THE UNIVERSITY OF BRITISH COLUMBIA
Background Prediction of future lung function will enable the identification of individuals at high risk of developing chronic obstructive pulmonary disease (COPD), but the trajectory of lung function decline greatly varies among individuals. We developed and validated an individualized prediction model of lung function trajectory and risk of airflow limitation in the general population.
Methods Data were obtained from the Framingham Offspring Cohort, which included 4,167 participants ≥20 years of age and had ≥2 valid spirometry assessments. The primary outcome was pre-bronchodilator forced expiratory volume at 1 second (FEV1); the secondary outcome was the risk of airflow limitation (defined as FEV1/forced vital capacity < Lower Limit of Normal). We developed mixed-effects regression models for individualized prediction and employed a machine-learning algorithm to determine essential predictors. The model was validated in two large, independent multi-center cohorts (N=2,075 and 12,913, respectively).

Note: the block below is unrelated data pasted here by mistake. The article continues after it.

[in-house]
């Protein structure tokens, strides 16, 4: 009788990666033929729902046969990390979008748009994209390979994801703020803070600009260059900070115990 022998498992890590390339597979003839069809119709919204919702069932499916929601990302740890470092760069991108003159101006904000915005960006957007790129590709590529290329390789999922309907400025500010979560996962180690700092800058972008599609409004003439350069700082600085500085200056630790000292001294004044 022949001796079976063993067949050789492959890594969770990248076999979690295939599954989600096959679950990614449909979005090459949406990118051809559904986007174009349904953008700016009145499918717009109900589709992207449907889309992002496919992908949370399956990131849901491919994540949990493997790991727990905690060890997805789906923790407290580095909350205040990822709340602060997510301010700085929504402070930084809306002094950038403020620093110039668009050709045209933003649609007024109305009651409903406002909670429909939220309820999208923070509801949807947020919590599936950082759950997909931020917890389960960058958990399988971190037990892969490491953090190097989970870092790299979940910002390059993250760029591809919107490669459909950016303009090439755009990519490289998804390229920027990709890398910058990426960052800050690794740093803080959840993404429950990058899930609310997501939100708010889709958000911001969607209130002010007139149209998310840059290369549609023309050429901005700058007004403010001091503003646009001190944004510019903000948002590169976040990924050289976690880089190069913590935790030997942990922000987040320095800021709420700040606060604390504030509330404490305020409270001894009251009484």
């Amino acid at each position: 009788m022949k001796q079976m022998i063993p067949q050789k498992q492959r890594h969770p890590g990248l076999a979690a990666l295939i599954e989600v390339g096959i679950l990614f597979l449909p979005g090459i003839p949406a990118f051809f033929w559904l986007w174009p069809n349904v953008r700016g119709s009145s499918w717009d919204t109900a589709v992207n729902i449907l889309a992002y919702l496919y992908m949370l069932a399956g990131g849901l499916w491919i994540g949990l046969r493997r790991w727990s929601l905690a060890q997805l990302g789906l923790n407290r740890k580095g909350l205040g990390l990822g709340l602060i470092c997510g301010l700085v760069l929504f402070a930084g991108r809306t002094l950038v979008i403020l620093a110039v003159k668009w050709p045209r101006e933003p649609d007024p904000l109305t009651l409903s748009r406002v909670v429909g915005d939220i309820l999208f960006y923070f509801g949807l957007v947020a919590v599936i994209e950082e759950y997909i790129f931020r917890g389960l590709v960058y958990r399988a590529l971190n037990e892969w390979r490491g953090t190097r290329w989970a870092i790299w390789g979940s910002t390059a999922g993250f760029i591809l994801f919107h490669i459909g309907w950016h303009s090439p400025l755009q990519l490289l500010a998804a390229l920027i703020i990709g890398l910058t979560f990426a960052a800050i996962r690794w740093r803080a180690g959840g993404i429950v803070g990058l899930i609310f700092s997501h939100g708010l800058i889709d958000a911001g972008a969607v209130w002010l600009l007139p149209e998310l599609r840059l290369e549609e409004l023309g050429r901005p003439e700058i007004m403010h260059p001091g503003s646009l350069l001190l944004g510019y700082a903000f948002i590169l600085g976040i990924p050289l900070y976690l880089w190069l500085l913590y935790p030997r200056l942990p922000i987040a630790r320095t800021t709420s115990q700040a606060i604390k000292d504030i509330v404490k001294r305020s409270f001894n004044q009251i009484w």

Results With 20 common predictors, the model explained 79% of variation in FEV1 decline in the derivation cohort. In two validation datasets, the model had low error in predicting FEV1 decline (root mean square error range: 0.18-0.22L) and high discriminative power in predicting risk of airflow limitation (C statistic range: 0.86-0.87). We implemented this model in a freely accessible Web-based application, which allows prediction based on flexible sets of predictors (http://resp.core.ubc.ca/ipress/FraminghamFEV1).
Conclusions The individualized predictor is an accurate tool to predict long-term lung function trajectories and risk of airflow limitation in the general population. This model enables identifying individuals at higher risk of COPD, whom can be targeted for preventive therapies.